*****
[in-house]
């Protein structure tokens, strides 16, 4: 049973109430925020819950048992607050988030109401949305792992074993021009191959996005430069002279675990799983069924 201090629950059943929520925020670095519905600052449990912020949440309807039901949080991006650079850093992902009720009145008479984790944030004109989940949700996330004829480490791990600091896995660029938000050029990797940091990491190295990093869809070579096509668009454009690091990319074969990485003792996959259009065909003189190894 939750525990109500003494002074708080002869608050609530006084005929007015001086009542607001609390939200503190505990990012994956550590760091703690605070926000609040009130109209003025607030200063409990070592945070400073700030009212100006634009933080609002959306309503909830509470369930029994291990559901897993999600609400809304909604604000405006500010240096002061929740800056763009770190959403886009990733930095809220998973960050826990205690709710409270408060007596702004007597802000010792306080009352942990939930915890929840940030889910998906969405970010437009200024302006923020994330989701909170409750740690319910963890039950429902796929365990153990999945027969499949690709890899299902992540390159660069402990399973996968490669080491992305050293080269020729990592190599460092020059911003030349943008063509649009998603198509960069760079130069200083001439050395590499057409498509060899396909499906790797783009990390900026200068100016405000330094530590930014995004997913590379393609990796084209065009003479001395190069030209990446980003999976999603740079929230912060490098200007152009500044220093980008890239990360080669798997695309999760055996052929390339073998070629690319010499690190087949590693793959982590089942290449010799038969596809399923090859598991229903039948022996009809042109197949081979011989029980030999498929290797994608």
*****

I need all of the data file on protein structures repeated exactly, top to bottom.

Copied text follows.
[in-house]
């Protein structure tokens, strides 16, 4: 049973109430925020819950048992607050988030109401949305792992074993021009191959996005430069002279675990799983069924 201090629950059943929520925020670095519905600052449990912020949440309807039901949080991006650079850093992902009720009145008479984790944030004109989940949700996330004829480490791990600091896995660029938000050029990797940091990491190295990093869809070579096509668009454009690091990319074969990485003792996959259009065909003189190894 939750525990109500003494002074708080002869608050609530006084005929007015001086009542607001609390939200503190505990990012994956550590760091703690605070926000609040009130109209003025607030200063409990070592945070400073700030009212100006634009933080609002959306309503909830509470369930029994291990559901897993999600609400809304909604604000405006500010240096002061929740800056763009770190959403886009990733930095809220998973960050826990205690709710409270408060007596702004007597802000010792306080009352942990939930915890929840940030889910998906969405970010437009200024302006923020994330989701909170409750740690319910963890039950429902796929365990153990999945027969499949690709890899299902992540390159660069402990399973996968490669080491992305050293080269020729990592190599460092020059911003030349943008063509649009998603198509960069760079130069200083001439050395590499057409498509060899396909499906790797783009990390900026200068100016405000330094530590930014995004997913590379393609990796084209065009003479001395190069030209990446980003999976999603740079929230912060490098200007152009500044220093980008890239990360080669798997695309999760055996052929390339073998070629690319010499690190087949590693793959982590089942290449010799038969596809399923090859598991229903039948022996009809042109197949081979011989029980030999498929290797994608």